Swiss company Roche said US tax cuts will boost profit this year, blunting the impact of competition to the company’s top-selling cancer medicines, and joining rival Pfizer which has reported a boost from US President Donald Trump’s tax overhaul.
Core earnings per share will grow by a percentage in the high single digits, the company said. That compares with a 5% increase last year, when profit fell short of analyst estimates despite some new medicines.
Sales growth will slow in 2018 as Roche’s two biggest drugs, cancer therapies Rituxan and Herceptin, face lower-cost rivals in Europe. Roche is counting on new medicines -- in cancer as well as new areas such as hemophilia and multiple sclerosis — to offset the lost revenue, even as it spends money carving out market share for the new treatments.
The company’s guidance “will settle the nerves,” Jack Scannell, an analyst at UBS, said. “What Roche have done is bounded uncertainty. They have suggested to markets that the worst end of the plausible range is very unlikely to happen, he said. Roche shares fell 1.5 in Zurich trade. The shares have however dropped almost 8% in the past six months.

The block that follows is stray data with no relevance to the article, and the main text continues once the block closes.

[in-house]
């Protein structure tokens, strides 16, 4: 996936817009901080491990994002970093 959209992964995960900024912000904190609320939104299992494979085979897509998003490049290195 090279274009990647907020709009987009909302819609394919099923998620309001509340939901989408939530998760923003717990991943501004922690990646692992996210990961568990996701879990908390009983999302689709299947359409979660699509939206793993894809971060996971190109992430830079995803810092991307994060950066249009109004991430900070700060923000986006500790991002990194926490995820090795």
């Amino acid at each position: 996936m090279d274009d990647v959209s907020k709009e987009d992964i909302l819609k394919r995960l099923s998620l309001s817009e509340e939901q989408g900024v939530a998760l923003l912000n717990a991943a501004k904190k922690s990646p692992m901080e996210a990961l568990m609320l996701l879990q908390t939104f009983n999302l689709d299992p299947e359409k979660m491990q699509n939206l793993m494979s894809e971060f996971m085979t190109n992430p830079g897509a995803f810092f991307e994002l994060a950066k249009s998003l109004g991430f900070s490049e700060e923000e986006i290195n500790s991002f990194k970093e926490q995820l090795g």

Three key new medicines helped sales growth rise 5% to 53.3 billion francs (€45.97bn) last year: Ocrevus for multiple sclerosis as well as cancer treatments Tecentriq and Alecensa. Ocrevus will probably become a blockbuster this year, the company said.
“The guidance reflects a lot of confidence,” chief executive Severin Schwan said in a conference call. “This confidence again is based on the strength of our portfolio and the success of new medicines.”
Thanks to changes in US law, Roche’s tax rate will drop from 26.6% last year to the low 20s range, the company said. Without the tax cuts, core earnings per share would be little changed to rising by a low single-digit percentage this year, much like sales, it said. Roche and Pfizer have been among the beneficiaries of President Donald Trump’s corporate tax cuts, with Pfizer gaining nearly $11b (€8.85bn) from the revamp in 2017. Roche estimates its benefit will be in the high three-digit millions of Swiss francs.
Two of Roche’s biggest sellers saw sales erode last year. Avastin, Roche’s third-biggest drug, dropped 2% due to competition from new immune therapies in the US and as French authorities stopped paying for the drug for breast-cancer patients. Rituxan faced competition from biosimilars in Europe. The medicine’s slide will likely accelerate there, said Mr Schwan at UBS.